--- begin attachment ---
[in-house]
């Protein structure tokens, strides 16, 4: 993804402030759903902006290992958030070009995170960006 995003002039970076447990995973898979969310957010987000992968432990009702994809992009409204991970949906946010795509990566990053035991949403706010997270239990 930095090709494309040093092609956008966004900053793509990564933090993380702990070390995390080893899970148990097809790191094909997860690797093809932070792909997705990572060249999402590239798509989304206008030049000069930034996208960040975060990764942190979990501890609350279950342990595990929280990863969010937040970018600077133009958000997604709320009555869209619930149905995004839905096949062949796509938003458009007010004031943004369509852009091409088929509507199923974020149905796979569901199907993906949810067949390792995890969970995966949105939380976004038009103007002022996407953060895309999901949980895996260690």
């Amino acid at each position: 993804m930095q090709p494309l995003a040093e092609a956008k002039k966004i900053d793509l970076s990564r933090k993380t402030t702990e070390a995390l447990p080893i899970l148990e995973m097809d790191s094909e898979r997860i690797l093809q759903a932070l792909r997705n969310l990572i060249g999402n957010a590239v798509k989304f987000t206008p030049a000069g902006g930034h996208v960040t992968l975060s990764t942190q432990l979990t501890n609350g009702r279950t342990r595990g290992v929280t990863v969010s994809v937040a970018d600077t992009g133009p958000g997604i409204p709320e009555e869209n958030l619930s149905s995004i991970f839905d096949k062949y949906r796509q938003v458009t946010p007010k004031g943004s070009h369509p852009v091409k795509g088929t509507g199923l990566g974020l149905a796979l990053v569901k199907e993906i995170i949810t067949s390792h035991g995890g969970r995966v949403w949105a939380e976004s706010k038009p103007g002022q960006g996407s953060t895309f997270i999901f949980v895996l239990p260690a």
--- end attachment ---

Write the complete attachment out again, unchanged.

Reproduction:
[in-house]
């Protein structure tokens, strides 16, 4: 993804402030759903902006290992958030070009995170960006 995003002039970076447990995973898979969310957010987000992968432990009702994809992009409204991970949906946010795509990566990053035991949403706010997270239990 930095090709494309040093092609956008966004900053793509990564933090993380702990070390995390080893899970148990097809790191094909997860690797093809932070792909997705990572060249999402590239798509989304206008030049000069930034996208960040975060990764942190979990501890609350279950342990595990929280990863969010937040970018600077133009958000997604709320009555869209619930149905995004839905096949062949796509938003458009007010004031943004369509852009091409088929509507199923974020149905796979569901199907993906949810067949390792995890969970995966949105939380976004038009103007002022996407953060895309999901949980895996260690």
């Amino acid at each position: 993804m930095q090709p494309l995003a040093e092609a956008k002039k966004i900053d793509l970076s990564r933090k993380t402030t702990e070390a995390l447990p080893i899970l148990e995973m097809d790191s094909e898979r997860i690797l093809q759903a932070l792909r997705n969310l990572i060249g999402n957010a590239v798509k989304f987000t206008p030049a000069g902006g930034h996208v960040t992968l975060s990764t942190q432990l979990t501890n609350g009702r279950t342990r595990g290992v929280t990863v969010s994809v937040a970018d600077t992009g133009p958000g997604i409204p709320e009555e869209n958030l619930s149905s995004i991970f839905d096949k062949y949906r796509q938003v458009t946010p007010k004031g943004s070009h369509p852009v091409k795509g088929t509507g199923l990566g974020l149905a796979l990053v569901k199907e993906i995170i949810t067949s390792h035991g995890g969970r995966v949403w949105a939380e976004s706010k038009p103007g002022q960006g996407s953060t895309f997270i999901f949980v895996l239990p260690a």